Newsy (Mar. 2, 2015) If a doctor advises you to remove gluten from your diet, you could get a tax deduction on the amount you spend on gluten-free foods. Video provided by Newsy
Powered by NewsLook.com
GlaxoSmithKline and Novartis Try Swapping Success

GlaxoSmithKline and Novartis Try Swapping Success

Reuters - Business Video Online (Mar. 2, 2015) GlaxoSmithKline and Novartis have completed a series of asset swaps worth more than $20 billion. As Grace Pascoe reports they say the deal will reshape both drugmakers. Video provided by Reuters
Powered by NewsLook.com
How Can West Africa Rebuild After Ebola?

How Can West Africa Rebuild After Ebola?

Reuters - Business Video Online (Mar. 2, 2015) How best to rebuild the three West African countries struggling with Ebola will be discussed in Brussels this week. As Hayley Platt reports Sierra Leone has the toughest job ahead - its once thriving economy has been ravaged by the disease. Video provided by Reuters
Powered by NewsLook.com

Search ScienceDaily

Number of stories in archives: 140,361

Find with keyword(s):
Enter a keyword or phrase to search ScienceDaily for related topics and research stories.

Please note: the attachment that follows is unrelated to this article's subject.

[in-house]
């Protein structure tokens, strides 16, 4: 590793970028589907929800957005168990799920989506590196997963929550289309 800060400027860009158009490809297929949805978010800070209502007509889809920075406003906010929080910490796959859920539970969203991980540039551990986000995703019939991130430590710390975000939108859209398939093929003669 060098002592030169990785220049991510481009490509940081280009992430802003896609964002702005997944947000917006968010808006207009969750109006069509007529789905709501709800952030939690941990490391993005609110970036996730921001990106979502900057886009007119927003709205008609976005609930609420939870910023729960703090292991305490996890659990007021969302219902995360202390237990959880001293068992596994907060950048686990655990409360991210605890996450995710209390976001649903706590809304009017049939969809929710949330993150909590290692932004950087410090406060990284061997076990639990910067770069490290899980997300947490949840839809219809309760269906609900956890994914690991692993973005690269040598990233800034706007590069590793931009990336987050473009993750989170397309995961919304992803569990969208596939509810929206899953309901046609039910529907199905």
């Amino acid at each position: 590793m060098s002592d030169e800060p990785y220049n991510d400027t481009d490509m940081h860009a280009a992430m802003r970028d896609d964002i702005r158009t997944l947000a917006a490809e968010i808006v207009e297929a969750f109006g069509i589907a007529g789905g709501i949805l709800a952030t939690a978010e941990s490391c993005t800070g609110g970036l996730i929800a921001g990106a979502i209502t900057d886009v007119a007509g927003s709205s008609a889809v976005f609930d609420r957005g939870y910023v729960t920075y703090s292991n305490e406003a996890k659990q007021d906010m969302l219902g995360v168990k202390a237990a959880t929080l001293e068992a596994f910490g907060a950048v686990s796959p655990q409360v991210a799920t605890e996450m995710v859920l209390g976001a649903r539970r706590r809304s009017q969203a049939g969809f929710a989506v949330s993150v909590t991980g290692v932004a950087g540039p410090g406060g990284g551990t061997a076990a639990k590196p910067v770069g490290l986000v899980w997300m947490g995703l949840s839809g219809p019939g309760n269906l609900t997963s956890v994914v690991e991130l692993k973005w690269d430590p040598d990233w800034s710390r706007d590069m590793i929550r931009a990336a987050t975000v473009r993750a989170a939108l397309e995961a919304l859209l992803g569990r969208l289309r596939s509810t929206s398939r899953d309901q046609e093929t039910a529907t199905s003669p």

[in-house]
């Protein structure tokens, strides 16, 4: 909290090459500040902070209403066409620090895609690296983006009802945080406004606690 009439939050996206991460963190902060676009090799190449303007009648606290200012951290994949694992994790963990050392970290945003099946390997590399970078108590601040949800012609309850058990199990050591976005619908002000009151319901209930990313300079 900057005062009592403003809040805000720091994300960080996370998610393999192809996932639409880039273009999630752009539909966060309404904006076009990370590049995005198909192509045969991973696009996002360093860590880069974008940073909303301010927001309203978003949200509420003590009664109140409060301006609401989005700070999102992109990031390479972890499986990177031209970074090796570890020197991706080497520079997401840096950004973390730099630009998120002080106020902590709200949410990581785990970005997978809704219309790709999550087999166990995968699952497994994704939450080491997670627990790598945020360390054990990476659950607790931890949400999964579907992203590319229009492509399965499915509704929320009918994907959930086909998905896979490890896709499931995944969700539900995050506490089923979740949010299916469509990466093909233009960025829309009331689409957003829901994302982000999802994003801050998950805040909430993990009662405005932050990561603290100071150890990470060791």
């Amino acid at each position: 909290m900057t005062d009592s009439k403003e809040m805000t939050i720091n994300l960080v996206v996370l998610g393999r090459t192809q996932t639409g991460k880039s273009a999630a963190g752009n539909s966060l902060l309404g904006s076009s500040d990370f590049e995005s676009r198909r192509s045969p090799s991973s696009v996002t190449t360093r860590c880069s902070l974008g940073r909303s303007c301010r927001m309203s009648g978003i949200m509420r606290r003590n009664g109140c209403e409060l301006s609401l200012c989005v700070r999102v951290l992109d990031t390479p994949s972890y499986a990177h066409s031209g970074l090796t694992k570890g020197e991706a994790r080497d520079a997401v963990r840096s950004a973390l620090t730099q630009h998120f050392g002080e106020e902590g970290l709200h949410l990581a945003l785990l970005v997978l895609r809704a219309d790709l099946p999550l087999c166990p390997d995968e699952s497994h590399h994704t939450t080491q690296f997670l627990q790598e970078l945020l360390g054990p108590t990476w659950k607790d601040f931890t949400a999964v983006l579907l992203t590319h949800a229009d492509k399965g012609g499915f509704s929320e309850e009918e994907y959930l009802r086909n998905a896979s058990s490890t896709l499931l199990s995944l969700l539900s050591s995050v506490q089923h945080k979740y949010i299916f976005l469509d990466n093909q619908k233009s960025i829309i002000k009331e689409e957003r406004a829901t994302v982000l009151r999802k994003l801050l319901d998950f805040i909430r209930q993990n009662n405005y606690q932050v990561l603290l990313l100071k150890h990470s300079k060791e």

Save/Print:
Share:

Breaking News:

Strange & Offbeat Stories


Health & Medicine

Mind & Brain

Living & Well

In Other News

... from NewsDaily.com

Science News

Health News

Environment News

Technology News



Save/Print:
Share:

Free Subscriptions


Get the latest science news with ScienceDaily's free email newsletters, updated daily and weekly. Or view hourly updated newsfeeds in your RSS reader:

Get Social & Mobile


Keep up to date with the latest news from ScienceDaily via social networks and mobile apps:

Have Feedback?


Tell us what you think of ScienceDaily -- we welcome both positive and negative comments. Have any problems using the site? Questions?
Mobile: iPhone Android Web
Follow: Facebook Twitter Google+
Subscribe: RSS Feeds Email Newsletters
Latest Headlines Health & Medicine Mind & Brain Space & Time Matter & Energy Computers & Math Plants & Animals Earth & Climate Fossils & Ruins